After wilderness camping, the first recruits in the Canadian Conservation Corps are getting ready for several months of field training before unveiling their new community service projects.
“I’m thrilled to join the Canadian Conservation Corps because I’m passionate about environmental conservation,” said Grant Mask, age 24, of Ramara, Ont. “I’m especially excited to participate in the field work stage of the program where I hope to develop valuable environmental field skills to assist me in the final outreach and service stage and in my future career.”
The new program was developed by the Canadian Wildlife Federation and is funded by the federal government as part of the Canada Service Corps.
“This inclusive program is designed to help youth learn and reinforce life skills in a fun, hands-on way,” said Casey Rose, Youth Leadership Specialist for Eastern Canada. “Participants will earn certifications and trainings, while being provided opportunities in conservation, networking and skill development.”
This unique adventure will open doors that you cannot even imagine,” Rose added. “In today’s world of global change, there are many opportunities to help, and not always a clear path on how to get there. By experiencing a program such as the CCC, the doors to opportunity are flung open and the sky is the limit to those willing to take the challenge.”
Over the next two years, the Canadian Conservation Corps will recruit 90 participants, half from areas where young adult conservation programming is currently available and half from underserved parts of the nation.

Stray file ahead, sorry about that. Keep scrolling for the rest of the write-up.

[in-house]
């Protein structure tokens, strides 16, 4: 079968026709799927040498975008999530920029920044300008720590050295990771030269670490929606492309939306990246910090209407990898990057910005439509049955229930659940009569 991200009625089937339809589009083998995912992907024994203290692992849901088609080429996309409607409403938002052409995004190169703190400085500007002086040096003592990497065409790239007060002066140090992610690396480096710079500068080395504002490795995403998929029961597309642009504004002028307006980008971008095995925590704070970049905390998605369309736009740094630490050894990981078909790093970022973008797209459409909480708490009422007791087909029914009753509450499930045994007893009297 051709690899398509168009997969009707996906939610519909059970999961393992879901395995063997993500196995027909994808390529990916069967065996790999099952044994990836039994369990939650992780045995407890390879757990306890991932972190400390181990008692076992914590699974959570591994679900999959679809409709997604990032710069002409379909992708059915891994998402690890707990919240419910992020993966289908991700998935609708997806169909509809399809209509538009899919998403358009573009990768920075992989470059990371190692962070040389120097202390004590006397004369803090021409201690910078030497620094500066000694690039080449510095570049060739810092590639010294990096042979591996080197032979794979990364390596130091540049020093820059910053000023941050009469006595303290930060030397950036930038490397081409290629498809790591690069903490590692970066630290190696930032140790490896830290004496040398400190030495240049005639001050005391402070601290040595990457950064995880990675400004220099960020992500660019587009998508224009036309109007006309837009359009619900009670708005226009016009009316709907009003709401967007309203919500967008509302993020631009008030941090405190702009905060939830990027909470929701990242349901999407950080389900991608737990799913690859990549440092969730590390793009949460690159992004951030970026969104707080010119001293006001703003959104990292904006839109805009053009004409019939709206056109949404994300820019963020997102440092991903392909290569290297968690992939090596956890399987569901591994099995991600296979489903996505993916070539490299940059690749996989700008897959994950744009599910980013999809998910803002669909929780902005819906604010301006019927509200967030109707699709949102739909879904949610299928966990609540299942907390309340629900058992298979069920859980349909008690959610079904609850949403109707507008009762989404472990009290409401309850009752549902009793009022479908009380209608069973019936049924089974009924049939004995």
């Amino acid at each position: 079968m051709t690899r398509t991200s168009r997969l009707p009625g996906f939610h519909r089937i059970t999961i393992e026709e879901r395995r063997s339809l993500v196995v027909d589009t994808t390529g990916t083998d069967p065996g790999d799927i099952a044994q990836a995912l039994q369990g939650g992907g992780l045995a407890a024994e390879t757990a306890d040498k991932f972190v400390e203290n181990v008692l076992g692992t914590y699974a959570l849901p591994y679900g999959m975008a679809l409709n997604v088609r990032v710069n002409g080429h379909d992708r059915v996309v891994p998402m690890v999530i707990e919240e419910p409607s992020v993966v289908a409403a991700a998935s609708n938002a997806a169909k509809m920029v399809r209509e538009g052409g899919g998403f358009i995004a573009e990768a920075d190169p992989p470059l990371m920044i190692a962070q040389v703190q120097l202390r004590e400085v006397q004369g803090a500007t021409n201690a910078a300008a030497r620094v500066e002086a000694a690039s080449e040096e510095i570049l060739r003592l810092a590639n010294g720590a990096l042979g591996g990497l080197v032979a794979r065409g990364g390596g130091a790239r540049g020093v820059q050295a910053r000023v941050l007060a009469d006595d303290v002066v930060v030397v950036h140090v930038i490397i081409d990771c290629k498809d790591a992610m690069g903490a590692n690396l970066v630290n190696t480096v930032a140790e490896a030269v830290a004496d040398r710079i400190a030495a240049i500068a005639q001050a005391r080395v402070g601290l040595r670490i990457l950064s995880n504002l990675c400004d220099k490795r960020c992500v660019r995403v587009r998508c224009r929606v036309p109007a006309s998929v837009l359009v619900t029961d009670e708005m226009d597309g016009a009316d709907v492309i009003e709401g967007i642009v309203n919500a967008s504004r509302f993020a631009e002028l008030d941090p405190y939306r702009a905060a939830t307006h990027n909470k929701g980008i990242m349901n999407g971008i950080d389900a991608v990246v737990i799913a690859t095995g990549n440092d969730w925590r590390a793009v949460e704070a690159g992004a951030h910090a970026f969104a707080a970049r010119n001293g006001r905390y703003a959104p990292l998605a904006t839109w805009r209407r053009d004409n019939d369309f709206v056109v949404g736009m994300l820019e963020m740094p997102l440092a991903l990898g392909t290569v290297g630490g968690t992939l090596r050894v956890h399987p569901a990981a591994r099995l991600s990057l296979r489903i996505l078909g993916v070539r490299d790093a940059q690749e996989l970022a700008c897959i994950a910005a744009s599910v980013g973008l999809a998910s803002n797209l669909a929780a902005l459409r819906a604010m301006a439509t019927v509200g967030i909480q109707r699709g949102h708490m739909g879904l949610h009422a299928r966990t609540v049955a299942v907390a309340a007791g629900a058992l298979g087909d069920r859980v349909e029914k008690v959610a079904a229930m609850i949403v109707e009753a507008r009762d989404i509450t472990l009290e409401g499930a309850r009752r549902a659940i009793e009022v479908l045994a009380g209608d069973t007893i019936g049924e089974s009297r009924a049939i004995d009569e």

The first group of eight participants includes young adults from Alma, N.B., Calgary, Alta. Winnipeg, Man., Port Coquitlam, B.C. as well as Windsor, Kitchener, Ramara and Oshawa, Ont.
“Giving young Canadians the opportunity to enhance their skills and providing them with the tools they need to contribute to the conservation of wildlife and habitat is key for the Canada Service Corps,” said The Honourable Patty Hajdu, Minister of Employment, Workforce Development and Labour. “Young Canadians are leaders today and by putting their passions into practice, they will be able to inspire other young Canadians to follow suit in their communities.”
The program has three parts:
- An expedition in an unfamiliar region of Canada that will help participants learn about themselves, their peers and the community at large
- A field work stage where participants will team up on the Canadian landscape with environmental experts in three broad categories: habitat creation and restoration, wildlife management and/or environmental science.
- A community outreach and service stage in their home communities where participants will inspire their peers and younger youth to improve their environment through service projects.
Many partner organizations will welcome opportunities to work with the participants in the field following their core training. This may include parks, nature centres, fresh water and marine programs.
The second group of recruits will meet in Saint John, N.B. in May.
Release: Canadian Wildlife Federation
Image: Youtube screencap